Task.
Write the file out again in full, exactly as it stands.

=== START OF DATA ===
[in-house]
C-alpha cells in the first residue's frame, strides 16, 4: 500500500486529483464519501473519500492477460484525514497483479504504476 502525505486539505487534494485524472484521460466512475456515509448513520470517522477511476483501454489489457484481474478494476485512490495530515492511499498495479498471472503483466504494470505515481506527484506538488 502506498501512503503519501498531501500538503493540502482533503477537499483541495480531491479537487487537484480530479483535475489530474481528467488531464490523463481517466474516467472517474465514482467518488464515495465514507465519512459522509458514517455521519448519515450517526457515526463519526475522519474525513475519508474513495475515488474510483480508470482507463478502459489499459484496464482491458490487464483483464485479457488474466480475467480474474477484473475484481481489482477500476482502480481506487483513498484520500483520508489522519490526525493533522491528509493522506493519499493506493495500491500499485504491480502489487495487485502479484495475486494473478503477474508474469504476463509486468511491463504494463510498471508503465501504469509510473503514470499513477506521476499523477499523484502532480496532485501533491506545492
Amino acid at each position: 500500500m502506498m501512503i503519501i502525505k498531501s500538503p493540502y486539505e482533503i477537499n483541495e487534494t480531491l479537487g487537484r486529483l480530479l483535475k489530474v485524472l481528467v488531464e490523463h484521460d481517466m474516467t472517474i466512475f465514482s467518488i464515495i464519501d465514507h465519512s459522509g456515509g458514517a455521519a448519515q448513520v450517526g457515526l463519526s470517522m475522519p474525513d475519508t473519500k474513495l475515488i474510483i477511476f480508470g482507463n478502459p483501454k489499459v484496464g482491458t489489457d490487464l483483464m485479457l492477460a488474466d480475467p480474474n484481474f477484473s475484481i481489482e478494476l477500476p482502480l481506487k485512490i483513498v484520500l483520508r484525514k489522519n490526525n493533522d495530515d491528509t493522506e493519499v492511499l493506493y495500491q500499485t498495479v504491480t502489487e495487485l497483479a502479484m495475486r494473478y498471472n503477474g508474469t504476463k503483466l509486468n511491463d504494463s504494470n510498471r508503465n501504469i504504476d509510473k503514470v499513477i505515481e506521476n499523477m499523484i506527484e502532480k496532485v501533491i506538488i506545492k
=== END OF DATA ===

[in-house]
C-alpha cells in the first residue's frame, strides 16, 4: 500500500486529483464519501473519500492477460484525514497483479504504476 502525505486539505487534494485524472484521460466512475456515509448513520470517522477511476483501454489489457484481474478494476485512490495530515492511499498495479498471472503483466504494470505515481506527484506538488 502506498501512503503519501498531501500538503493540502482533503477537499483541495480531491479537487487537484480530479483535475489530474481528467488531464490523463481517466474516467472517474465514482467518488464515495465514507465519512459522509458514517455521519448519515450517526457515526463519526475522519474525513475519508474513495475515488474510483480508470482507463478502459489499459484496464482491458490487464483483464485479457488474466480475467480474474477484473475484481481489482477500476482502480481506487483513498484520500483520508489522519490526525493533522491528509493522506493519499493506493495500491500499485504491480502489487495487485502479484495475486494473478503477474508474469504476463509486468511491463504494463510498471508503465501504469509510473503514470499513477506521476499523477499523484502532480496532485501533491506545492
Amino acid at each position: 500500500m502506498m501512503i503519501i502525505k498531501s500538503p493540502y486539505e482533503i477537499n483541495e487534494t480531491l479537487g487537484r486529483l480530479l483535475k489530474v485524472l481528467v488531464e490523463h484521460d481517466m474516467t472517474i466512475f465514482s467518488i464515495i464519501d465514507h465519512s459522509g456515509g458514517a455521519a448519515q448513520v450517526g457515526l463519526s470517522m475522519p474525513d475519508t473519500k474513495l475515488i474510483i477511476f480508470g482507463n478502459p483501454k489499459v484496464g482491458t489489457d490487464l483483464m485479457l492477460a488474466d480475467p480474474n484481474f477484473s475484481i481489482e478494476l477500476p482502480l481506487k485512490i483513498v484520500l483520508r484525514k489522519n490526525n493533522d495530515d491528509t493522506e493519499v492511499l493506493y495500491q500499485t498495479v504491480t502489487e495487485l497483479a502479484m495475486r494473478y498471472n503477474g508474469t504476463k503483466l509486468n511491463d504494463s504494470n510498471r508503465n501504469i504504476d509510473k503514470v499513477i505515481e506521476n499523477m499523484i506527484e502532480k496532485v501533491i506538488i506545492k